Do Dividend Aristocrats And The Permanent Portfolio Make The Perfect Match?

Includes: GLD, SHY, SPY, TLT
by: Sure Dividend


Find out if Dividend Aristocrats really improve the risk and return of the Permanent Portfolio.

The Permanent Portfolio was created by a former US presidential candidate and has a fantastic 4+ decade record.

The cash portion of the Permanent Portfolio can be viewed as inverse leverage.

Does volatility weighting assets improve Permanent Portfolio Performance?

Former Libertarian presidential candidate Harry Browne created the Permanent Portfolio. Harry Browne was an investment analyst in addition to a politician. He has sold over 2 million copies of his books, including Fail Safe Investing which details the Permanent Portfolio.

The Permanent Portfolio was created to provide positive inflation adjusted returns in any economic environment. It is meant to be an ideal vehicle to protect wealth from inflation and recessions, while still growing during deflationary periods and prosperous times. The portfolio consists of 4 equally weighted assets:

  • 25% Broad stock market (NYSEARCA:SPY)
  • 25% Long-Term Government Bonds (NYSEARCA:TLT)
  • 25% Gold (NYSEARCA:GLD)
  • 25% Short-Term Treasuries (NYSEARCA:SHY)

The ETFs listed above are proxies for the categories Harry Browne originally suggested. Low-Cost ETFs make implementing the Permanent Portfolio both cost-effective and time effective.

The Permanent Portfolio's high percentage of gold and short-term treasuries is immediately noticeable. Each item in the portfolio is meant to do well in different economic regimes. The 4 economic regimes the Permanent Portfolio considers are:

  • Inflation (GOLD)
  • Deflation (long-term government bonds)
  • Recession (short-term treasuries)
  • Prosperity (stocks)

The portfolio equally weights its investment for each economic regime. So how has the Permanent Portfolio done? It has performed extremely well over the last 4+ decades. Since 1972, the portfolio has had a CAGR of 9.3% per year, with a standard deviation of only 8%.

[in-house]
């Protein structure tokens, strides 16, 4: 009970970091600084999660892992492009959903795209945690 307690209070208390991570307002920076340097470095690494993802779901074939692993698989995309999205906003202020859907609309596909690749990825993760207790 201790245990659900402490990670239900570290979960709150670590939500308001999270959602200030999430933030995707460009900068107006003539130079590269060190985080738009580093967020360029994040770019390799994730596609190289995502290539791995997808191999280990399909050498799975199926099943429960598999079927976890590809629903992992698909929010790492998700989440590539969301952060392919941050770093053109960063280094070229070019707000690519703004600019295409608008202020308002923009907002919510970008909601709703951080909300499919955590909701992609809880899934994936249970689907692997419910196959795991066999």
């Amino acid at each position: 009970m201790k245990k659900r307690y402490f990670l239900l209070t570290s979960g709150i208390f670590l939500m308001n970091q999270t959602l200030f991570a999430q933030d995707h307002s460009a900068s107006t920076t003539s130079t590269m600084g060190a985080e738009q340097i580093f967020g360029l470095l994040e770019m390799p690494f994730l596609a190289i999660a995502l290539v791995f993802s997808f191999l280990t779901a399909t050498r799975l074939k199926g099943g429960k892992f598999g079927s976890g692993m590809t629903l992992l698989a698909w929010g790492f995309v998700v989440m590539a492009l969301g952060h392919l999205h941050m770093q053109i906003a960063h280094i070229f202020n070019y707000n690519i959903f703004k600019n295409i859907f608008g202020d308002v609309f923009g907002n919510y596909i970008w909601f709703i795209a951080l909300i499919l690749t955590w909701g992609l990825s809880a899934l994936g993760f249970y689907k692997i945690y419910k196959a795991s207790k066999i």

Source: Crawling Road Permanent Portfolio Historical Returns

Cash & Leverage

The cash/short-term treasuries portion of the Permanent Portfolio can be viewed not as a separate asset class, but as negative leverage. If you borrow money to invest in stocks, you are leveraging your portfolio. Similarly, if you only invest a fraction of your available money in stocks, you have reduced your leverage. The Permanent Portfolio is really 3 risky assets (stocks, long-term government bonds, gold) leveraged to .75 instead of fully invested.

If one invested equally in stocks, long-term US bonds, and gold for the same period (1972 through 2013), your portfolio would have a CAGR of 10% with a standard deviation of 10.3%.

Source: Crawling Road Permanent Portfolio Historical Returns

Dividend Aristocrats Improve Permanent Portfolio Performance

Dividend Aristocrats have historically outperformed the stock market. Replacing the stock market portion of the Permanent Portfolio with Dividend Aristocrats significantly improves both portfolio return and volatility.

Source: Sure Dividend

Risk Adjusted Weights

The equal weights of the Permanent Portfolio do not spread risk among assets in an optimal manner. By weighting each asset class of the Unlevered Dividend Aristocrat Permanent Portfolio by inverse volatility as opposed to equal weighting, we can further improve upon the Permanent Portfolio while still adhering to the portfolio's underlying principles.

Gold has historically had a higher standard deviation than long-term government bonds and Dividend Aristocrats. The Dividend Aristocrats index has been about as volatile as long-term government bonds. Adjusting for volatility, the Unlevered Dividend Aristocrat Permanent Portfolio has the following weights:

  • Dividend Aristocrats (35%)
  • Long-Term Government Bonds (35%)
  • Gold (30%)

Adjusting the weights of each asset class in the Permanent Portfolio for volatility slightly increases return while slightly reducing volatility.

Source: Sure Dividend

Final Thoughts

The Permanent Portfolio works by spreading risk across uncorrelated asset classes and harvesting correlation gains by rebalancing annually. The portfolio has historically done very well. Replacing the total stock market section of the permanent portfolio with Dividend Aristocrats and adjusting asset class weights for volatility has historically improved the Permanent Portfolio's return while reducing risk.

The Permanent Portfolio is an excellent option for risk averse investors and retired investors who need to make solid returns on their investments while avoiding large drawdowns. Large drawdowns are significantly worse for investors who are already cashing in their portfolio on a regular basis as it forces you to 'sell low.'

Disclosure: The author has no positions in any stocks mentioned, and no plans to initiate any positions within the next 72 hours. The author wrote this article themselves, and it expresses their own opinions. The author is not receiving compensation for it. The author has no business relationship with any company whose stock is mentioned in this article.